All of you will know the story of "Tintin" and may have seen Tintin movies. Whilst there is a likeness to the name Rin Tin Tin [but no connection] the story has a connection to another British admiral.  His name was  Admiral Sir Richard Haddock  1629-1715, so an officer of great antiquity! ADMIRAL SIR RICHARD HADDOCK
102   A FEW PAINTINGS OF HMS GANGES BETWEEN 1821 AND 1866
103   A HARWICH DITTY 
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104.   HERBERT LOTT NAVAL TRUST FUND
105.   HERBERT LOTT APPEAL
106   HLNTF Original PDF - Support Notes
   
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107.   SIGNAL_SCHOOLS_OF_THE_ROYAL_NAVY
108.   THE STORY OF HMS MERCURY 
109.   ST GABRIEL'S CHURCH HMS MERCURY.htm 
110.   The Court Martial of the C.O. of HMS Mercury
111.   FOR_RN_COMMUNICATION_BRANCHES 
112.   A STORY ABOUT THE UNDERPANTS OF A RN SIGNAL OFFICER
113.   ROYAL NAVAL PRIZES -Although many of these prizes were open to all officers notwithstanding their branch, read the JACKSON-EVERETT prize and the very last entry on the page. 
114.   ROYAL NAVAL COMMUNICATION BRANCH MANAGEMENT c.1970
115.   Royal Navy and the BBC Light Programme
116.   Royal Navy Difference between MERCURY and HERMES
117.   Royal Navy tests endurance for telegraphists
118.   ROYAL NAVY AND THE VERSATILE TEL
119.   SUEZ 1956 THE MORSE CODE YEARS
120.   TELEPRINTER_PRINT_OUTS_OF_FAMOUS_PEOPLE
121  
122.   Wireless telegraphy was already old fashioned in early 1912
123.   RN Signal Schools
124.   HMS_MERCURY_AND_THE_STAFF_OF_THE_SIGNAL_SCHOOL
125   CAPTAIN_SIGNAL_SCHOOL_HMS_MERCURY_1941_TO_1993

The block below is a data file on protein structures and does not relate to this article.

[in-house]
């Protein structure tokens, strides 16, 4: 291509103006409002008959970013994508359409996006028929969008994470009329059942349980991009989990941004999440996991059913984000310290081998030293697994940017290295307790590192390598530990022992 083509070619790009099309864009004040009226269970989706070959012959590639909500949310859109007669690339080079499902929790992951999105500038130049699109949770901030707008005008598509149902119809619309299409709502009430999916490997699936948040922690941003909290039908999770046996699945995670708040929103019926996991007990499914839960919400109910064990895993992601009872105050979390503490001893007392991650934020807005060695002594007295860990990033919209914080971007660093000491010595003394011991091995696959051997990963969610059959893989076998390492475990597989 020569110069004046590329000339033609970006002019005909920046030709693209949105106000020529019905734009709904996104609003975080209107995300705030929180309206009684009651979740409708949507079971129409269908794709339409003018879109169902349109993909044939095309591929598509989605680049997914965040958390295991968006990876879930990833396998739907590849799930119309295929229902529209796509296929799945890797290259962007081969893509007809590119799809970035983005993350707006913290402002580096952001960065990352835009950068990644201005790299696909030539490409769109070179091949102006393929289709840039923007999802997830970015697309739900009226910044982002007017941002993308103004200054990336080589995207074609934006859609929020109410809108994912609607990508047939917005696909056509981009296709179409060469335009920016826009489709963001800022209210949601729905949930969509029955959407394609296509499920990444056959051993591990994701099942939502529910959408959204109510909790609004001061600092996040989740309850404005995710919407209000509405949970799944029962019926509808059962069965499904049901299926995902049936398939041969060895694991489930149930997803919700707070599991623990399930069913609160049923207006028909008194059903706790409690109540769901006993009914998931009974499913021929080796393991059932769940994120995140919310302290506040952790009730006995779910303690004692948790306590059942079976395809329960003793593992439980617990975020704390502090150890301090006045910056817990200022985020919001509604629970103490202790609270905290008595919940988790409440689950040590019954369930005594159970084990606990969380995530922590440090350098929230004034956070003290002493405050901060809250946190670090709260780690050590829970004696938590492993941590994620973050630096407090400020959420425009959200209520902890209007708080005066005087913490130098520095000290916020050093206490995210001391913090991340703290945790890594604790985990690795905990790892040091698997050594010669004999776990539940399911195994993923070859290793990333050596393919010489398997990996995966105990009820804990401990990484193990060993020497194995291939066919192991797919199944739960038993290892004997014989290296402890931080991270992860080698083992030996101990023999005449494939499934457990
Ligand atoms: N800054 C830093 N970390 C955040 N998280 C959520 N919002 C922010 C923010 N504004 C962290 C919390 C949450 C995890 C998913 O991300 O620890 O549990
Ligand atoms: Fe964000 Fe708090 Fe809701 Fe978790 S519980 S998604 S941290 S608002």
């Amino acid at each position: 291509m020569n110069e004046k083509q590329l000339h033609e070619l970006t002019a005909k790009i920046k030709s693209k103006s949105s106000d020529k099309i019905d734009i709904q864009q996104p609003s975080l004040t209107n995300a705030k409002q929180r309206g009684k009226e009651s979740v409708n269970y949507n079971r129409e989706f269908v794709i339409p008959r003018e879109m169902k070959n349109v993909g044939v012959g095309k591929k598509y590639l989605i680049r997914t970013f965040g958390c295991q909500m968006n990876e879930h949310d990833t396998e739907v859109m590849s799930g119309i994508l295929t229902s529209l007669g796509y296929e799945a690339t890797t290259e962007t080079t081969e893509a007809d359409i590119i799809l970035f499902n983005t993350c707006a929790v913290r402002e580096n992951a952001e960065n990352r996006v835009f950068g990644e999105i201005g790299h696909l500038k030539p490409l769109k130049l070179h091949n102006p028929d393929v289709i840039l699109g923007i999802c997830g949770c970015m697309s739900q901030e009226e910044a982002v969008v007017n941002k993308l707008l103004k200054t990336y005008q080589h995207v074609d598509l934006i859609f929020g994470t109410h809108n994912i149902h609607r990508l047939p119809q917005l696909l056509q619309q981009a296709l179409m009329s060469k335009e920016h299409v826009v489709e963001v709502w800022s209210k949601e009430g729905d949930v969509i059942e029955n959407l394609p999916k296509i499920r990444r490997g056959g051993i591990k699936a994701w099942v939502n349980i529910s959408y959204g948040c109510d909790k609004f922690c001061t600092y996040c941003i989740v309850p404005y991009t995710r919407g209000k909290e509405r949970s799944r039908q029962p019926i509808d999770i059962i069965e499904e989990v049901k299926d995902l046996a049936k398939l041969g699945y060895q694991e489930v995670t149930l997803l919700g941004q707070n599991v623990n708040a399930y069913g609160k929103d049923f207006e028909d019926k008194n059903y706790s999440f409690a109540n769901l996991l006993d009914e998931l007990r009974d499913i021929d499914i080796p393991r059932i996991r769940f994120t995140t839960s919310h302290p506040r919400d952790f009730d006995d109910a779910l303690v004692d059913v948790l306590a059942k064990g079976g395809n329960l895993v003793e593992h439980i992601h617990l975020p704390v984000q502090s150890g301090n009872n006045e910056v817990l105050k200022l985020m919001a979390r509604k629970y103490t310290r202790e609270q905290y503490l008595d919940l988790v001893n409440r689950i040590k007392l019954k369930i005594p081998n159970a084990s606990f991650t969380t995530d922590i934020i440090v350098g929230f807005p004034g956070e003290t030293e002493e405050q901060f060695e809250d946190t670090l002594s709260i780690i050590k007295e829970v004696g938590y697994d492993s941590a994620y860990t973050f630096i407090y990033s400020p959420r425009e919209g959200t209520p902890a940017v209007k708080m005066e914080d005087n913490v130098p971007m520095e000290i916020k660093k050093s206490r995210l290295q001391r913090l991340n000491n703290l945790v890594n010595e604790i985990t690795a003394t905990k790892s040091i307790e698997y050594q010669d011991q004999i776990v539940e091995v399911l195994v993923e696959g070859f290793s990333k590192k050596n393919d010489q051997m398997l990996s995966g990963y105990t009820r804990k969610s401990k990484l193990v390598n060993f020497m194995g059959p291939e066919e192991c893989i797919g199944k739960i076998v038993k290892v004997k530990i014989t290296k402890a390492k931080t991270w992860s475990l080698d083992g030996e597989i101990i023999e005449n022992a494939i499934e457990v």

126.   ROYAL NAVAL AND BRITISH MARITIME SNIPPETS 2 - This file has much detail about the communications branch, officers and ratings - start browsing at SECTION 14
127.   JUST_A_BIT_ABOUT_RN_COMMUNICATORS_AND_THEIR_THINGS
128   JUST_A_BIT_ABOUT_RN_COMMUNICATORS_AND_THEIR_THINGS_PART_TWO
129.   JUST_A_BIT_ABOUT_COMMUNICATORS_AND_THEIR_THINGS_PART_THREE
130   SIGNAL SCHOOL CHRISTMAS PARTY....pdf - A broadsheet newspaper page event in the West Country. Now; if you are using the IE browser  - use your scroll bars to look for the yellow speech bubble and point your mouse at it to show you where the article to read is situated. If your browser is the wonderful EDGE system you will see the yellow slodge as a RED splodge. In that case see the instructions in story-line 21 above in the Ganges Section for EDGE users.
131.   SIGNAL SCHOOL LOVE MATCH....pdf - A broadsheet newspaper page event which happened in HMS Mercury.  See above for targetting information.
132.   SIGNAL OFFICER - FLAG LIEUTENANT.pdf - in Surgeon Rear Admiral Michael Athroll Farquharson-Roberts' PhD thesis, he says this about flag lieutenants - THE SIGNAL OFFICER S  Admiral Farquharson-Roberts' PhD thesis is hard hitting and compares WW1 officers with WW2 officers the former in bad light, due wholly to their training, attitudes and concepts of command in wartime. In short, WW1 officers, by and large were ineffective whereas WW2 officers were proactive and took the fight to the enemy with zeal at every opportunity.  Additionally, he also wrecks the RNVR claim that had it not been for their officers we might not have defeated the Axis forces at sea.
133   THE GOLDEN MORSE KEY  - A story linked to the 1953 Coronation Spithead Fleet Review
134.  THE LEYDENE ESTATE 
135.    1937 Promotion of Signalmen and Telegraphists to commissioned ranks
   
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136.   MALTA
137.  C IN C MESSAGE ON MALTA ACCOMMODATION.pdf
138.   MALTA_POLICE_FORCE.html